Yi Lu wants to capture the natural curiosity freshmen hold about the world and nurture it instead of letting the usual and ordinary science courses dampen it.
"Most freshmen are full of curiosity about phenomena around us," he says. "However, many of those curiosities are quenched by the rigid, sequential instruction mode." Such teaching can discourage undergraduates from considering science majors.
As an HHMI Professor, Lu wants to preserve the early interest of undergraduates by allowing them to design studies based on scientific topics that interest them. Working with the lecturer, a teaching postdoctoral fellow, graduate teaching assistants and senior undergraduate students, the beginners will design plans for investigation of a topic that intrigues themincluding but not limited to performing undergraduate research in a laboratory," he says.
They will also give presentations on their findings, as "real" scientists do. "In this way, we wish to bring meaning to taking science courses and sustain the student's curiosity," he explains.
As associate professor of chemistry, biochemistry and biophysics, Lu studies the role of metal ions in biological systems, both good metals and bad ones. "We all know that we need metal ions or minerals, such as calcium, potassium and iron, to maintain a healthy life," he says. "We also know that toxic metal ions, such as lead, mercury and cadmium, are bad for human health. We want to know the why and how of these effects."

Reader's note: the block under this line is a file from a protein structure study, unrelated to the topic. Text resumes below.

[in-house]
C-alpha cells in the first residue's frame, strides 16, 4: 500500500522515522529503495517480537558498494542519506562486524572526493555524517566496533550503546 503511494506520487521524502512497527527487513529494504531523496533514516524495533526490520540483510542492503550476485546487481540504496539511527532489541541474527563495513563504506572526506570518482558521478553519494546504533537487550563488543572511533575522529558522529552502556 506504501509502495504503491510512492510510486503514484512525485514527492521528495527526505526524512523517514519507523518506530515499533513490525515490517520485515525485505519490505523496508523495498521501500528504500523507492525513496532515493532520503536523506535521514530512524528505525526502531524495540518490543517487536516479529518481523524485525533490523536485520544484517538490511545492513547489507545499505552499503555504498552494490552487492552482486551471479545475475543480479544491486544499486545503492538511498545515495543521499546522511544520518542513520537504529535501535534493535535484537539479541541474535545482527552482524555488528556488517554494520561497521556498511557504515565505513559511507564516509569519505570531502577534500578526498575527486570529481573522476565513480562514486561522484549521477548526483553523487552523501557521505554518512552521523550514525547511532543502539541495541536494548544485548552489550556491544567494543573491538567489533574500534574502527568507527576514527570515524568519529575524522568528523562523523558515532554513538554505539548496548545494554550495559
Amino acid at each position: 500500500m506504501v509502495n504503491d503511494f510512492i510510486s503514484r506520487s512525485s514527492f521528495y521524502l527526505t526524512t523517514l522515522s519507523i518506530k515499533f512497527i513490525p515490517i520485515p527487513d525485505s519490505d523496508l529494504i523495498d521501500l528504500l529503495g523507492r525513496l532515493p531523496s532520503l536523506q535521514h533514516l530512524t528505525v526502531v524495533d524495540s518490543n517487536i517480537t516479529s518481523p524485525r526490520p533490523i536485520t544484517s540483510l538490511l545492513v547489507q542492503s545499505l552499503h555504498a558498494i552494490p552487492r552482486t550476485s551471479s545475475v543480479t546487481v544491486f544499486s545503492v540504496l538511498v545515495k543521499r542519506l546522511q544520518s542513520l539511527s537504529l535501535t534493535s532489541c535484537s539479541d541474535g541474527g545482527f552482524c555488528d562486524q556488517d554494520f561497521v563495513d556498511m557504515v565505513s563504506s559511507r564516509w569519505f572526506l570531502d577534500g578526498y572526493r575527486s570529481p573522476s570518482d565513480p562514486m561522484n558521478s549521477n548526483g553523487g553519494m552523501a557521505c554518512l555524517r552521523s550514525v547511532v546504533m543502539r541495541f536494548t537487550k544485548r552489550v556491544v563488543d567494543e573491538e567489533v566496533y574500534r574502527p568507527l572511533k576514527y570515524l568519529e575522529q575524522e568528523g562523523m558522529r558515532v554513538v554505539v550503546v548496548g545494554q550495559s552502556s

During the past eight years, Lu has invited more than 30 undergraduate students to work in his lab. "Most of them told me how the curiosity-driven research going on in the lab makes their courses so much more meaningful," he says. The HHMI professorship will allow him to expand the number of students in his lab.
A native of China, Lu grew up in Tianjin, a coastal city in the north, southeast of Beijing. "As a child, like many other children, I dreamed of being an engineer (my father was an engineer) or a surgeon," he says. "I picked chemistry as a major for a very simple, maybe silly reason: chemistry was the only course that I scored high in without having to study much in high school."
Lu has been a recipient of National Science Foundation CAREER and Special Creativity Extension awards. He also was a Beckman Young Investigator, a Sloan Fellow and a Cottrell Scholar.
He was drawn to his current research while a first-year graduate student. He remembers the exact moment, during a meeting with his Ph.D. adviser, Joan Selverstone Valentine at UCLA.
She showed him a colorful protein structure on a computer screen. Wearing 3-D goggles, he was able to rotate the protein like an object in his hands. He realized that scientists can now change the properties of a protein, such as color and activity, to those of a brand new protein by replacing only one or a few selected residues of the protein. "Suddenly, I realized that this was what I had been looking forthe most exciting engineering at the smallest scale and the ultimate surgery at the molecular level," he says.